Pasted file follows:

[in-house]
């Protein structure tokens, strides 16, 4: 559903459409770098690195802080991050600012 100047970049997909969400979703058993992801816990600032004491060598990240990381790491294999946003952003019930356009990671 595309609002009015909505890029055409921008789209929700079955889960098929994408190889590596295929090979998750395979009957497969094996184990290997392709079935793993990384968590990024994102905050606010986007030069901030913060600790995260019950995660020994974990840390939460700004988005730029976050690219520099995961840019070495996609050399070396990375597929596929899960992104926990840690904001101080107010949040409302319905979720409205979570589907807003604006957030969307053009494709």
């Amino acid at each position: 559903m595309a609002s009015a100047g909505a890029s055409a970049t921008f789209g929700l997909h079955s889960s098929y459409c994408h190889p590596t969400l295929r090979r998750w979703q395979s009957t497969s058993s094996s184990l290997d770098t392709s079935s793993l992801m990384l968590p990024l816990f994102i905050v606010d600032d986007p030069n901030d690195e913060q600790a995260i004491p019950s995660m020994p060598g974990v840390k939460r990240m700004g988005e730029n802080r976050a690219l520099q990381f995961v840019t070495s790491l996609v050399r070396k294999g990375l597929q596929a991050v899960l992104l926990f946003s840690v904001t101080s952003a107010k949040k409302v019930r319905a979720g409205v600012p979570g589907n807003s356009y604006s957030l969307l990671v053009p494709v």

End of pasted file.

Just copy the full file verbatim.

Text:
[in-house]
């Protein structure tokens, strides 16, 4: 559903459409770098690195802080991050600012 100047970049997909969400979703058993992801816990600032004491060598990240990381790491294999946003952003019930356009990671 595309609002009015909505890029055409921008789209929700079955889960098929994408190889590596295929090979998750395979009957497969094996184990290997392709079935793993990384968590990024994102905050606010986007030069901030913060600790995260019950995660020994974990840390939460700004988005730029976050690219520099995961840019070495996609050399070396990375597929596929899960992104926990840690904001101080107010949040409302319905979720409205979570589907807003604006957030969307053009494709």
């Amino acid at each position: 559903m595309a609002s009015a100047g909505a890029s055409a970049t921008f789209g929700l997909h079955s889960s098929y459409c994408h190889p590596t969400l295929r090979r998750w979703q395979s009957t497969s058993s094996s184990l290997d770098t392709s079935s793993l992801m990384l968590p990024l816990f994102i905050v606010d600032d986007p030069n901030d690195e913060q600790a995260i004491p019950s995660m020994p060598g974990v840390k939460r990240m700004g988005e730029n802080r976050a690219l520099q990381f995961v840019t070495s790491l996609v050399r070396k294999g990375l597929q596929a991050v899960l992104l926990f946003s840690v904001t101080s952003a107010k949040k409302v019930r319905a979720g409205v600012p979570g589907n807003s356009y604006s957030l969307l990671v053009p494709v």